3.1 grams. Originally toned in light gray-brown, both sides do reveal flickers of original faded rose luster in the protected areas around and among the devices as the surfaces dip into a light. Sharply struck with few outwardly noticeable blemishes, this pleasing Mint State example is sure to excite the advanced Lincoln Cent and/or U.S. Mint error specialist. There are only a handful of these known, and had to have been created by leftover copper planchets that were stuck in the planchet bin at the Mint but in mid 1982, and somehow remained stuck until the year 1983 came around and were fed into the coining press as normal planchets. Recall that the planchet composition was changed in mid 1982 from the long standing standard of 95% copper and 5% zinc used since 1864, and weighing 3.1 grams to a much lighter weight and cheaper alloy of copper-plated zinc (core 99.2% zinc and .8% copper) with a pure copper plating bringing the overall metallic content to 97.5% zinc and 2.5% copper and weighing a much lighter 2.5 grams.
Why was this change brought about back in 1982? As the value of copper rose and fell, it became apparent that at some point the Mint would need to find a substitute for the base metal coin. After all, if the copper needed for each planchet cost 2 cents, plus the cost of production, then clearly the copper cent would be a big money loser for the mints to continue producing. With annual overall production of cents amounting to some 10 billion pieces, this put further annual pressure on the available copper supplies and helped keep demand high. 1983 was not the first time copper planchet substitutes had been sought out. Recall the 1974 experiment when 1,579,324 aluminum Lincoln cents were struck but these did not enter circulation. Most were melted and at least one ended up in the National Numismatic Collection at the Smithsonian. Other 1974 cents were struck in bronze clad steel. These experiments did not lead to a change in the planchets going forward at this time.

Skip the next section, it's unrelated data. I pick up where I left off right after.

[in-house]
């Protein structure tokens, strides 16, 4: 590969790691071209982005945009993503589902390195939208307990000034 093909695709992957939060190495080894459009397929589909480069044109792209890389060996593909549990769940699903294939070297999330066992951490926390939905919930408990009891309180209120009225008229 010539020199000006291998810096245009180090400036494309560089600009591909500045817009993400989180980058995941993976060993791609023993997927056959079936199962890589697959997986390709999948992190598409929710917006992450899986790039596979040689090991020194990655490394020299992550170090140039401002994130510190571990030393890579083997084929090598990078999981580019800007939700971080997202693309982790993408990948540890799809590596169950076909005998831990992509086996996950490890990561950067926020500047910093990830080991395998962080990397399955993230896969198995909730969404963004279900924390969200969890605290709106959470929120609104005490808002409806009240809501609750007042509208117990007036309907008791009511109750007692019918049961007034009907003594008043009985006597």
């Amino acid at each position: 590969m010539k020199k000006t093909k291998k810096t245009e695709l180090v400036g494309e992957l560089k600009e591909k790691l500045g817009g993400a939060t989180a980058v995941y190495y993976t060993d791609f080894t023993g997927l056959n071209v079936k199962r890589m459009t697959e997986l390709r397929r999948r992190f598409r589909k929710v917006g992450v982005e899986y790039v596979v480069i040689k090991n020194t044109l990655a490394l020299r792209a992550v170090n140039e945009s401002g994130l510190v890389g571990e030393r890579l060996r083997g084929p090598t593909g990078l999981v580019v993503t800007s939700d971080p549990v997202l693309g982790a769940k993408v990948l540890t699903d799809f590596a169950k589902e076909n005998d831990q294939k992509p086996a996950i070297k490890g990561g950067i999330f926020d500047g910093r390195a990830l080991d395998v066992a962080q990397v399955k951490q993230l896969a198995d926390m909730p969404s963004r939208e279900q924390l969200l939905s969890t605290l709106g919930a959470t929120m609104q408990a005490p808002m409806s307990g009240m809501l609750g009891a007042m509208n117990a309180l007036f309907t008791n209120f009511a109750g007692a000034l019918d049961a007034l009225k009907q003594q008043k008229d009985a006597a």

And of course the grandfather of all 20th century mint errors are the 1943 copper cents, which of course were supposed to only be struck in a white blend of steel-coated zinc used only for that year. These off planchet errors are extremely rare and extremely popular, and have been bring six figure sums and higher, for over a decade when offered. The copper metal during 1943 was in desperate need for the war effort, and an emergency substitute had to be found. This 1983 Copper cent is even rarer than the 1943 copper cents, as there only a few known, and there is only a remote possibility of any of these existing given the number of months between the cut off of copper planchets in August 1982, when all new planchets were of the copper plated zinc design. Thus several months had to have transpired between the adoption of the new planchets until the calendar year 1983 even began so coinage could commence on these Lincoln cents.
An historic and important mint error that will become the centerpiece of any advanced error or Lincoln cent collection, for this coin bridges the first permanent change in the copper planchet style in 119 years, and one can only wonder what the next sweep of time will bring for the cent as a denomination as well as the copper plated zinc planchets now being used as the future unfolds.